“Can we take apart a human heart and look inside?”
That’s what a student asked me while we were discussing next steps for our investigation into anatomy and organic systems. As a rational adult, my mind immediately jumped to all the ways such a request could go terribly wrong. Like most sane people, the first response that sprung into my head was a simple one:
“No, we can’t do that.”
I’ve said those words a thousand times or more, and I’ve heard plenty of superb teachers say them, as well. “No, we can’t do that” may as well be the mantra of exhausted teachers everywhere.
For obvious reasons, dissecting a human heart with a four year old is a recipe for disaster. From start to finish, the process is fraught with a tremendous number of seemingly insurmountable hurdles. Where would we get the heart? Even if we found an organization willing to let us procure something like that, who would willingly do so with such a young age group in mind? How could we safely dissect a heart, and what foundational information would we need to know before we undertook such a task? Each question gave rise to another, and a dizzying number of impossibilities began to rise up like a tide I could barely keep back.
In that moment of panic, I made a classic mistake; it is the same mistake that many educators make on a daily basis. In my subconscious, I chose to focus in on all the myriad reasons why a student’s idea was impossible. I chose to hone in on all the ways my life would become incredibly difficult in the pursuit of this child’s idea. I chose to take the easy path when faced with a task that my skills, resources, and knowledge had no chance of prevailing against. Although I said “No, we can’t do that,” what I meant was “I don’t want to do that,” “I don’t really want to get myself into trouble,” and “I’m way to tired to make something like that happen today.”
Loris Malaguzzi asserted that pedagogy is derived first and foremost from our Image of the Child. Curiosity drives children to suggest things that seem farcical, even comical to adults in the pursuit of knowledge. But in classifying their ideas as farcical or comical and writing them off as simply impossible, we accidentally convey a problematic hierarchy of character values to them. When we refuse to engage with ideas born simultaneously of passion and innocence (like an interest in dissecting a real human heart), we communicate our desire for students to be more pragmatic and logical at the expense of their creativity and ingenuity. In short, we quench the fires in their hearts instead of stoke them.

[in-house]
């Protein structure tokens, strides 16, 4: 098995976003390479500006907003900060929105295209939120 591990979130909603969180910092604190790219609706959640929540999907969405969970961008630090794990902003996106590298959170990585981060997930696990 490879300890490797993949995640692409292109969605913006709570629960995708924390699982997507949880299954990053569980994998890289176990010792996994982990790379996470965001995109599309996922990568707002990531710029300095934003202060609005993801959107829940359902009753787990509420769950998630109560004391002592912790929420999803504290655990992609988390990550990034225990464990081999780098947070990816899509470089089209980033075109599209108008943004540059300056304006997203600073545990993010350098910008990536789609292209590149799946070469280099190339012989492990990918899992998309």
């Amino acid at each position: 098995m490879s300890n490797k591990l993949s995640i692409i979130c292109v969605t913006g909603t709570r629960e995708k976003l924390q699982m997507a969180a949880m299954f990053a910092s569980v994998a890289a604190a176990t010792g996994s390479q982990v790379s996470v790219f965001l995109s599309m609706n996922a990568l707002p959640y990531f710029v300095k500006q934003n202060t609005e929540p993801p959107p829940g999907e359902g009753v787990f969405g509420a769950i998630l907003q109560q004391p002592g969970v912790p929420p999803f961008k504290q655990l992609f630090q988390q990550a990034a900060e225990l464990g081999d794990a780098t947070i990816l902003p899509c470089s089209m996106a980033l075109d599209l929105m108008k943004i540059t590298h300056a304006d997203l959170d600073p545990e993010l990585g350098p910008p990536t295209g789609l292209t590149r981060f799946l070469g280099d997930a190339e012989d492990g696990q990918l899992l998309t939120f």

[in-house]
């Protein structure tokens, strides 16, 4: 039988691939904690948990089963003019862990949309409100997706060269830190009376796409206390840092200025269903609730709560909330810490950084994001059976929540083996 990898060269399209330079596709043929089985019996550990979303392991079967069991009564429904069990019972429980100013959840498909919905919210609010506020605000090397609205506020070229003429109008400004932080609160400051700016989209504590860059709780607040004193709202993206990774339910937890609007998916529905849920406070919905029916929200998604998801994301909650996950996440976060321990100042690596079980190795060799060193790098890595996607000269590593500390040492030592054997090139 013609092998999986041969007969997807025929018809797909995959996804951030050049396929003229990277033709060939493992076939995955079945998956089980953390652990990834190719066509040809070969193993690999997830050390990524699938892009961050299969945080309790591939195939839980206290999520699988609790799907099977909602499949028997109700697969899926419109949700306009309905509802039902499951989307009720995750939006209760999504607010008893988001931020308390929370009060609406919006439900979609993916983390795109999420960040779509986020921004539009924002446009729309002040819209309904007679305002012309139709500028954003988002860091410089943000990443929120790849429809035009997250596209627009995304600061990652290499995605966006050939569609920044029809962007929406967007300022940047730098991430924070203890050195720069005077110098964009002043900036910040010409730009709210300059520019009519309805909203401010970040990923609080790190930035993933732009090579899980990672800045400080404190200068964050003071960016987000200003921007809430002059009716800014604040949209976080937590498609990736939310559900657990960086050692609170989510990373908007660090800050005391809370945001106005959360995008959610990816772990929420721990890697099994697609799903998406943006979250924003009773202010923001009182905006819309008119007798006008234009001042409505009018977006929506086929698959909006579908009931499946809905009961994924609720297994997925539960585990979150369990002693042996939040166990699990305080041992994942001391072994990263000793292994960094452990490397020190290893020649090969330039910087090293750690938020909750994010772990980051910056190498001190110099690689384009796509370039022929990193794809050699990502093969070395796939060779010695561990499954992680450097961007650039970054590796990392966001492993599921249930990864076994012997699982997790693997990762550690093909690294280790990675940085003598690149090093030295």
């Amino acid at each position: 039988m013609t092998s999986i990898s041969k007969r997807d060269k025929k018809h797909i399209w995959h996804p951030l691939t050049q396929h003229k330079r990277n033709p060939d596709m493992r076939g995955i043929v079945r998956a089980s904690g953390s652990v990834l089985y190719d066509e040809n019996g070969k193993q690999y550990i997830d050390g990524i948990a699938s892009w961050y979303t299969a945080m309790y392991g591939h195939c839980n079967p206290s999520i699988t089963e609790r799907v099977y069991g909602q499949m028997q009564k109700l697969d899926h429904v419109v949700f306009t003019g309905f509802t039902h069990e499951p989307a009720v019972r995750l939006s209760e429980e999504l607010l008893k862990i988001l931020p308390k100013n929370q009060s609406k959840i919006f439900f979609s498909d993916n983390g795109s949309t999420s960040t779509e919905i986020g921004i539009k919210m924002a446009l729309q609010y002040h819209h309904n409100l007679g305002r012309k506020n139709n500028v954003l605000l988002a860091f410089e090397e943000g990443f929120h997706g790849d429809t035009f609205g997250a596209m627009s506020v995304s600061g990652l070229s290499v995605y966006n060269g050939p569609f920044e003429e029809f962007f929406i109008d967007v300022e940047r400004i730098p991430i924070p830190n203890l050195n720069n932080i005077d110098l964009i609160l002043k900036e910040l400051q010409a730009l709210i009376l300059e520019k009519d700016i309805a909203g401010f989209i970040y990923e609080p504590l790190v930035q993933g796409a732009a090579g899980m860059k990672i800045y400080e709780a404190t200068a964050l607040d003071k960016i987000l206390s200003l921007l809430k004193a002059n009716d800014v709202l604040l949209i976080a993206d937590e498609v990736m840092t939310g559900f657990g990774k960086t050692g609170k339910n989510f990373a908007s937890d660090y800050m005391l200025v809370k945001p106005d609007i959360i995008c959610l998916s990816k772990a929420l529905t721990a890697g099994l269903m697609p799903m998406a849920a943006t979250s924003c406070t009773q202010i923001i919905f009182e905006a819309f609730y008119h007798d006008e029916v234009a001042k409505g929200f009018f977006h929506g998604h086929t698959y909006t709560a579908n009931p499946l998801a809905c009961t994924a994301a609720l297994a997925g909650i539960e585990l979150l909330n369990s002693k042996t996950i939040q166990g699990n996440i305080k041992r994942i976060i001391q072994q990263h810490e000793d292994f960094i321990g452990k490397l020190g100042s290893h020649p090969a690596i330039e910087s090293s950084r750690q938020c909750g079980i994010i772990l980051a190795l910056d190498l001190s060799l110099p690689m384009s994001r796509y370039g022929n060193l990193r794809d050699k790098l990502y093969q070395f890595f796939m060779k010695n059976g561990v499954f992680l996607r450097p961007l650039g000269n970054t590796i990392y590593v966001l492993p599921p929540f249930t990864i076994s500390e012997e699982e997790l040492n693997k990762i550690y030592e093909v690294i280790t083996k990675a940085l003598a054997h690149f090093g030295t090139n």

As Reggio-inspired educators, part of our job is to view each child as a competent researcher capable of constructing their own knowledge. It is our job to facilitate their investigations with the resources they need to drive the pursuit of knowledge and experience forward. But this undertaking becomes daunting when paired with the understanding that every child learns in a unique and idiosyncratic way. Even if all the students in a class are working together to solve the same problem on the same time-frame, the resources they might need to pursue the construction of their understanding might be completely different.
To me, one of the greatest hallmarks of an excellent educator working in the Reggio Way is the desire to leave no stone unturned. No idea, no matter how seemingly insane, should be dismissed outright, especially when expressed by a child in a moment of enthusiasm. Teachers should listen intently to the propositions of children, then create a dialogue to outline all the ways such an idea could be brought to life. Instead of contemplating all of the ways the idea is fraught, teachers should work with students to find that singular shining doorway by which their fledgling idea might just be able to enter the realm of possibility. It is the role of the Reggio educator to provide their lived experience as a framework by which they can transform the impossible into the unlikely, or even the probable.
The negotiation of learning is contingent upon two agents contributing their best character traits in the pursuit of something greater than what they could ever achieve independently. As adults, our considerable experience, resources, skill sets, connections, and content-based knowledge often dupe us into thinking we have everything we need to make learning happen. We plan and design and make phone calls and charts, and our machinations give us comfort that learning will inevitably happen as along as we stay the course and encourage children to participate. But what we forget is that interest, often born of a passion to understand something profoundly alien or unfamiliar, is what fuels our machinations. The inventive, unfettered nature of the young mind is the spark that makes our teaching machines spring to life with greater gusto and productivity than ever before. Knowledge exists at the cross-roads of our know-how and their mad genius.
So next time a student tells you that they want to learn how to fly, see what you can do to make it happen. Build them huge cardboard wings and find them a big hill. When a child tells you that they want to know what is at the center of the earth, do some calculations, hand them a shovel, and start digging that hole shoulder to shoulder with them. When a student tells you that they wish they had a real baby to take care of, find some local babies with agreeable parents. Go out there and find those proverbial human hearts to dissect, or at the very least the next best thing you can get your hands on without breaking any laws.
In so many ways, working alongside students in the Reggio Way is the art of minimizing improbability. It is the process of giving form and substance to pure, unbridled enthusiasm. The Reggio Way is how we take the dreams of young dreamers and through nothing more than incredible effort and diligence, make them real.